Eating Soil

Our voracious appetite.

By Kevin Van Tighem

Look at a satellite image of Alberta at night, and you can map our richest agricultural soils by the concentration of urban lights. When European immigrants arrived here in the late 1800s and early 1900s, they were looking for good soil. Our larger towns and cities sprang up in the heart of our best farmland. The cities are still there; increasingly, the soil isn’t.

Fescue grassland produced Alberta’s finest black soils; that’s why fescue grassland is now one of the province’s scarcest natural ecosystems. From Lloydminster west to Edmonton, then south through Red Deer to Calgary and a bit beyond, fescue prairie went under the plow while towns and cities grew up to serve the farmers.

Plowing native grassland starved the soil by killing the vegetation whose roots sustained and renewed its organic matter. Prairie agriculture has come some ways towards restoring the ecological processes that help soil renew itself. There’s always hope for soil as long as there’s a place for vegetation to grow. There is no hope, however, once asphalt, strip malls and houses take over.

That’s the dark side of the bright arc of light smeared across the face of Alberta each night. That glow illuminates a province that is killing its best farmland. Black prairie soil is piled, even today, on the outskirts of Wainwright, Edmonton, Red Deer, Airdrie, Calgary and most other large towns or cities as urban developers scrape away once-fecund prairie soils and replace them with urban sprawl.

The Alberta Land Institute, based at the University of Alberta, recently released some disturbing statistics about the rate at which we are cannibalizing our best farmland. “Economic Evaluation of Farmland Conversion and Fragmentation in Alberta” found that, in the 30 years ending in 2013, more than 1,600 km2 of land between Calgary and Edmonton was converted to urban or industrial use. That’s an area bigger than both cities combined.

Towns and cities don’t need to devour more land. They can grow denser. The population density of Edmonton is barely more than 3,000 people per square mile. By contrast, New York City has 27,000 souls per square mile—nine times denser than Edmonton. Vancouver, squeezed between the mountains and the sea, is five times as dense as Alberta’s capital.

But Alberta cities aren’t constrained by geography. That’s why most urban Albertans live in mass-produced neighbourhoods that used to be farmland.

Over 30 years, 1,600 km2 of land between Calgary and Edmonton was converted to urban or industrial use—an area bigger than both cities combined.

Not everything about sprawl is bad. Demographia, a US think tank, argues that suburban development keeps housing affordable. Their International Housing Affordability Survey analyzed cities around the world and concluded that policies designed to keep cities compact also drive home prices out of reach. But critics counter that the sticker price is only one factor in a home’s affordability. Suburban living often imposes long commutes to work and school. Transportation and other costs considerably change the affordability equation. Having briefly lived in Okotoks while working in downtown Calgary, I can attest to that; our mortgage seemed affordable but we barely made it from one paycheque to the next.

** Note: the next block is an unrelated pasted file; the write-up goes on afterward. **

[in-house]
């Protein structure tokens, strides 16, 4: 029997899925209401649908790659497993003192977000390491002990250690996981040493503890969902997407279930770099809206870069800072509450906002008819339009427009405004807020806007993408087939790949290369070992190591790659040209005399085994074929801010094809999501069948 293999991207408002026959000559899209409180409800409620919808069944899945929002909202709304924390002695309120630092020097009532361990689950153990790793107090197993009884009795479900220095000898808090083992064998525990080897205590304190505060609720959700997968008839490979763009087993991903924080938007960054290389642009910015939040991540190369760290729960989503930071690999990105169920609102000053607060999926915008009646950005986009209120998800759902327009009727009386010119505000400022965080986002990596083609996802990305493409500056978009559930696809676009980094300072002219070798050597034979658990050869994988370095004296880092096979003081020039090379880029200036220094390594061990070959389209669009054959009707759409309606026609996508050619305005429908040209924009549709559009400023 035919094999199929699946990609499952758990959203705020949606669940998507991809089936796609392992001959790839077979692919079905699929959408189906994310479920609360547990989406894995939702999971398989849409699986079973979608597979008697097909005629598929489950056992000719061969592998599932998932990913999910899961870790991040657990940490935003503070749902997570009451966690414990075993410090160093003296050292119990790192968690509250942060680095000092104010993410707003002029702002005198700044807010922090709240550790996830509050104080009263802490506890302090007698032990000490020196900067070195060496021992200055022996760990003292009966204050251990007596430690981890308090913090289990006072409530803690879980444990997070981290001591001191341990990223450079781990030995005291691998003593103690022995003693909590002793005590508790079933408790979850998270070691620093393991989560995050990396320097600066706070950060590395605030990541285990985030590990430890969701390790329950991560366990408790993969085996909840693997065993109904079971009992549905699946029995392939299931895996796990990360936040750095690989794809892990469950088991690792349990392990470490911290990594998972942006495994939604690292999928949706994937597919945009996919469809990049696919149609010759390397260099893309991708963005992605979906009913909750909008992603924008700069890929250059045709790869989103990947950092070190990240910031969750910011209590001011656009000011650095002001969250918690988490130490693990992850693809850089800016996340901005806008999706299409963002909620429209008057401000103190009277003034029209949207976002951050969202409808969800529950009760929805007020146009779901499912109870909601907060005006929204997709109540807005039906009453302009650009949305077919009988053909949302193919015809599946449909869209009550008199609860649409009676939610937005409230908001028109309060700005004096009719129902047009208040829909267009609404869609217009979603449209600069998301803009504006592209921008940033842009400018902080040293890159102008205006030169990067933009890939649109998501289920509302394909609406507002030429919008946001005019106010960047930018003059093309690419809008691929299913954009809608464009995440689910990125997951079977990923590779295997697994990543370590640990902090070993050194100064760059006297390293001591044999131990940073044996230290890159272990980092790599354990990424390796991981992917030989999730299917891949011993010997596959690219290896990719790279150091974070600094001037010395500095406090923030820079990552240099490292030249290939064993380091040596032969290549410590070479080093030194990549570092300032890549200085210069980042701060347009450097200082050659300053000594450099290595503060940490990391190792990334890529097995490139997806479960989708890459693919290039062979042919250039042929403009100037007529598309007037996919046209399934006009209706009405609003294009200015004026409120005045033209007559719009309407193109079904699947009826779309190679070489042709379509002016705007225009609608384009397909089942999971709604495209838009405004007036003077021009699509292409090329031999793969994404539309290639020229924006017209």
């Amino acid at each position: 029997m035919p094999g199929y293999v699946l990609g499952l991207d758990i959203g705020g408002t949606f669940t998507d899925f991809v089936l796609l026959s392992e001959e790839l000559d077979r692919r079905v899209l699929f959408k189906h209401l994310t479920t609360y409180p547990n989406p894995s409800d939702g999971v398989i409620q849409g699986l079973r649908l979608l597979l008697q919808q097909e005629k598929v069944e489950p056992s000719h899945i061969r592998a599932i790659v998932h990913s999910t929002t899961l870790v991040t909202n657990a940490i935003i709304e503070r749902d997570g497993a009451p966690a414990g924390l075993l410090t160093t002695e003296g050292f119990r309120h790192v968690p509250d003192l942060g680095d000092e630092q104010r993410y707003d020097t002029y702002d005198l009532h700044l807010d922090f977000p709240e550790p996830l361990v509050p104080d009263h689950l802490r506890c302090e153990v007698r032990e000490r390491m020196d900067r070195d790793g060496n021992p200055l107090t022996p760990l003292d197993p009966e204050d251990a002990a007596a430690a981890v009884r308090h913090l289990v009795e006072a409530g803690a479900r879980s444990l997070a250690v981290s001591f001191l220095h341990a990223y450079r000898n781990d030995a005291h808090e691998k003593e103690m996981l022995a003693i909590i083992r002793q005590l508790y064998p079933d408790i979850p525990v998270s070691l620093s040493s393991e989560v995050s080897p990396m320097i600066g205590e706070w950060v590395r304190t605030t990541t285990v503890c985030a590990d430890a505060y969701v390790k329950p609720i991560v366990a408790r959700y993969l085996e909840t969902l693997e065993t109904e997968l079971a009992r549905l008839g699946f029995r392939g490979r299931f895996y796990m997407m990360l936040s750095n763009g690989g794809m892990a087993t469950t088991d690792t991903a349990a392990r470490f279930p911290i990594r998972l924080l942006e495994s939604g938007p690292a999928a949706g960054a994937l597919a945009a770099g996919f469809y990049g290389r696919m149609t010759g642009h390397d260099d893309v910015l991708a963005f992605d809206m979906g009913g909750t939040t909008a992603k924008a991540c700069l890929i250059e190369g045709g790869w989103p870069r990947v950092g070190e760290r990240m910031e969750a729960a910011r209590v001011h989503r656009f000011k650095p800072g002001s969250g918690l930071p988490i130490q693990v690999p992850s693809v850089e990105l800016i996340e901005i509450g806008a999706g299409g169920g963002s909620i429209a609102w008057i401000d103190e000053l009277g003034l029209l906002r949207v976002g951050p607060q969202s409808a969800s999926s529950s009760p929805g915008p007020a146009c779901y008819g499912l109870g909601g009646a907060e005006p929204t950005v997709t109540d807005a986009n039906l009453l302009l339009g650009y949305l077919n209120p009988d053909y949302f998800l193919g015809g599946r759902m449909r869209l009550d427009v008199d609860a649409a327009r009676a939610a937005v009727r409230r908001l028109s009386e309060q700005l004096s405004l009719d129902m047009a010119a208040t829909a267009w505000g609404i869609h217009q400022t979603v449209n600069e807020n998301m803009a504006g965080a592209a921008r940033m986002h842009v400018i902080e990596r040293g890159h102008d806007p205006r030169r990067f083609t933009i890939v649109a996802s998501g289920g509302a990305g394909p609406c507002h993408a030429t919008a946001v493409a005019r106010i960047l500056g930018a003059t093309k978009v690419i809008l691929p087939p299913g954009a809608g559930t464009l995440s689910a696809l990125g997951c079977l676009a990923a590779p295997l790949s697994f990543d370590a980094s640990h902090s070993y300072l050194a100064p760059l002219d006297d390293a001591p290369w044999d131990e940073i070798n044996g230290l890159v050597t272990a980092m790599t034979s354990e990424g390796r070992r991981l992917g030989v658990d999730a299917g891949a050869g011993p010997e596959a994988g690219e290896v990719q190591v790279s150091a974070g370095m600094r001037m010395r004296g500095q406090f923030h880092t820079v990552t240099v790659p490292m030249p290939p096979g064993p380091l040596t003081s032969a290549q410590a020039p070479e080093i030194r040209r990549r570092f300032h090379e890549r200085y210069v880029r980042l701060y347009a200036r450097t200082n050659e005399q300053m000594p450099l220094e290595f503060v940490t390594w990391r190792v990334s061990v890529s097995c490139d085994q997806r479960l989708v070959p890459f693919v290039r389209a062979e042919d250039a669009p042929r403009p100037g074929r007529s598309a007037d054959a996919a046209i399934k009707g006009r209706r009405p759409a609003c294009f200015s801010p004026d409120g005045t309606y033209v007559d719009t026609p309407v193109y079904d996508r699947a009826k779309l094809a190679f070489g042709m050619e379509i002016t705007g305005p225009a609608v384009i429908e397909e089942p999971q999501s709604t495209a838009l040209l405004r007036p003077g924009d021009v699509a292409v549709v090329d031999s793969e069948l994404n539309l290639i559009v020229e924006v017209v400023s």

Suburbs are a 20th century aberration built around the private automobile. Fundamentally, suburban sprawl is unsustainable because it consumes non-renewable resources: oil, soil and space. It also hurts community by separating families from the places where they work, go to school, shop and play. Jane Jacobs considered suburbs city-killers. They are farm-killers too.

Sprawl extends even beyond the suburbs; in recent decades urbanites have been buying land an hour or two out of town to build homes there. The attraction of “rurban” life is obvious, but if suburbia wastes land and resources, rurbanization is even more extravagant.

Ecologist Brad Stelfox models future changes to the Alberta landscape using various spatial databases and statistics about social, environmental and industry trends. His ALCES model (A Landscape Cumulative Effects Simulator) is used by industry and government to evaluate future investment or policy choices. It should come as no surprise that ALCES predicts ongoing losses of farmland and natural habitats. But what might be surprising is that the biggest culprit isn’t suburbia, oil and gas, forestry, mining or another industrial use. It’s city people moving to the countryside. Unfortunately, areas near major cities contain not just our most productive agricultural soils; some of Alberta’s richest wildlife habitats are in the near-urban foothills, lake country and river valleys.

The 21st century is shaping up to be a time when humanity can no longer avoid hard choices. One of those choices will be whether farmland soils and rural nature are too important to our future to be replaced with houses.

Kevin Van Tighem’s latest book, Our Place: Changing the Nature of Alberta, was released in spring 2017 by RMB.


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